Neil’s relentless positivity is a big part of the story. He rarely stops smiling. “After 20 years in the Navy you learn to look at life with the outlook that there are joys in everything. I have a more realistic attitude after the decrease in my vision, the deterioration of my bones, and tons of other crazy changes to my body. The changes in my health have driven me to hold even more to the things that I value. No matter what, life keeps me strong and motivated. If I am the positive one when all hell breaks loose, people will focus on the positive, and we will all succeed together.”


Julie: “I’m the shy one. Neil doesn’t even know what shy is. He’s never met someone that’s not his friend.”

Running together

Neil and Julie started running together only fairly recently. They did their first 5K together in a Thanksgiving 2017 Turkey Trot. It was fun, but it was a one off. Julie wanted to do more, but $25-$30 wasn’t sustainable on a weekly basis.


Julie started looking around for other options. “I looked for something that brought together things important to us: health, people, and food. Everything’s better with food!”


They first showed up at College Park parkrun the week after Thanksgiving. They ran slowly, towards the back of the field, but they immediately felt like they fit in. Neil: “No one gets left behind, no one is last, and no one is a loser.” Around them on that day were an 80 year old, a 4-year old, a Muslim woman running in an abaya, and a walker. All smiling. At the post-parkrun coffee they enjoyed meeting new people. They promised that they would return.




After a couple of parkruns they started volunteering, generally in roles that still allowed them to exercise. “On days when one of us is feeling slow it is great that we can chat with the walkers or volunteer as a tail walker.” Their average finish time is around 50 minutes, though their best is around 40 minutes.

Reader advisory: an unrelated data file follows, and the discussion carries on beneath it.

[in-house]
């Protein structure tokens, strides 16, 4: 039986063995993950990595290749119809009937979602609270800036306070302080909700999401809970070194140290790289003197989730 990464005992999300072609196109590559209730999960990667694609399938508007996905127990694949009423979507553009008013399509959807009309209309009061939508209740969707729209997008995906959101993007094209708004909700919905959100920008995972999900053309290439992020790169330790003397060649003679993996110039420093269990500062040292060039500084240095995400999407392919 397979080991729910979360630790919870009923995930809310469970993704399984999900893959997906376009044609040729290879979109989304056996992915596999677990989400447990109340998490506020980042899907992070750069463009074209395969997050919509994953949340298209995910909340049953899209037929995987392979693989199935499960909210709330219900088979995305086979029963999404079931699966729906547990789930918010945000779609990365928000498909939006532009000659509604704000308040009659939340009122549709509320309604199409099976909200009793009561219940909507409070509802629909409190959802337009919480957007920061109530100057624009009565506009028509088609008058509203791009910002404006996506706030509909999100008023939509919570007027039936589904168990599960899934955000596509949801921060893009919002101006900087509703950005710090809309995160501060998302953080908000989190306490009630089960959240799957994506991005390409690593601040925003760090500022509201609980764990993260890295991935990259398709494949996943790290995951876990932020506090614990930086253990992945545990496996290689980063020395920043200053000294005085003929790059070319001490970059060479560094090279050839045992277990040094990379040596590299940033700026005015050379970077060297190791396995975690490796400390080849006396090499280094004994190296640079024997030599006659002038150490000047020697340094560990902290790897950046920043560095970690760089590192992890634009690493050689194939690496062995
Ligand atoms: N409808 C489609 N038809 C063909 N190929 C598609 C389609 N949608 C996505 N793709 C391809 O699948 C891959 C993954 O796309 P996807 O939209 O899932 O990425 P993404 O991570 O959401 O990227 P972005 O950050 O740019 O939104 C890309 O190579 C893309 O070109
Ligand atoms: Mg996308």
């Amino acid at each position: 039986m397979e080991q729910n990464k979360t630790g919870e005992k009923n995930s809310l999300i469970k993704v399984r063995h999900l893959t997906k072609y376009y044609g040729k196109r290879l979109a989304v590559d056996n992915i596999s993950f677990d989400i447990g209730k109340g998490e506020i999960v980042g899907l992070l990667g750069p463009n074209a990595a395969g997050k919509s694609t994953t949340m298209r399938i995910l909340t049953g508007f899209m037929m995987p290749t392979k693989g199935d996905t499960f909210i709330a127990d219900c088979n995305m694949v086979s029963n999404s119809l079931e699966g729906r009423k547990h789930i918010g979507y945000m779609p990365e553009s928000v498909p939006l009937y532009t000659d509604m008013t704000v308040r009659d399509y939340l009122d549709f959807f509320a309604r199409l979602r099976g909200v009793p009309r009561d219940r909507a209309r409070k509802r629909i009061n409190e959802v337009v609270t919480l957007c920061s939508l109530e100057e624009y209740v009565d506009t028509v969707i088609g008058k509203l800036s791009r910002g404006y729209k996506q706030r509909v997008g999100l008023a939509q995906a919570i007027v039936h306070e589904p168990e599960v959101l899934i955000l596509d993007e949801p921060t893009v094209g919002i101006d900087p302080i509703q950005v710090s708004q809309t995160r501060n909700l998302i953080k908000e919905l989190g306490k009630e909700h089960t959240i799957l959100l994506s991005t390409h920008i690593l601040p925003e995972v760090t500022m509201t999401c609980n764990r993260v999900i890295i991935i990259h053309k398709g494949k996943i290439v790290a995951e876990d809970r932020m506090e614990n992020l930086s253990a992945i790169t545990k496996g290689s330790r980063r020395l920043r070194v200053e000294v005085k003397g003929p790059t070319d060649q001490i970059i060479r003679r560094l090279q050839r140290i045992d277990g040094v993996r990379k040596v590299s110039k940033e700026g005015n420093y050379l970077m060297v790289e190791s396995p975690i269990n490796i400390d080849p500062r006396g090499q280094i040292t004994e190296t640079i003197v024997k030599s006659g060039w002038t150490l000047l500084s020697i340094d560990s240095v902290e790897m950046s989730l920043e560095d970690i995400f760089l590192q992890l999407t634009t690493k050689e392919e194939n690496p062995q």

By New Years they did their first spot of parkrun tourism, calling in at Clermont parkrun in Florida while traveling. They were among the die-hards who showed up for College Park’s coldest ever parkrun, on a January morning with temperatures in single digits Fahrenheit. They checked out Kensington parkrun when it opened not far from College Park in March.




Taking Command

On a recent August morning Neil took a turn as tailwalker, and on that same day the College Park team surprised him by giving him their parkrunner of the month award, in recognition of his positive contributions to the community. On that day Neil noticed that the next week’s run director role was still open, so he said, “I can do that!” He wasn’t really sure what it involved, but he knew that there would be support to help him.


Co-Event Director Andrea Zukowski was away on the day when Neil was at the helm, but she lined up a mix of veteran and new volunteers to support him.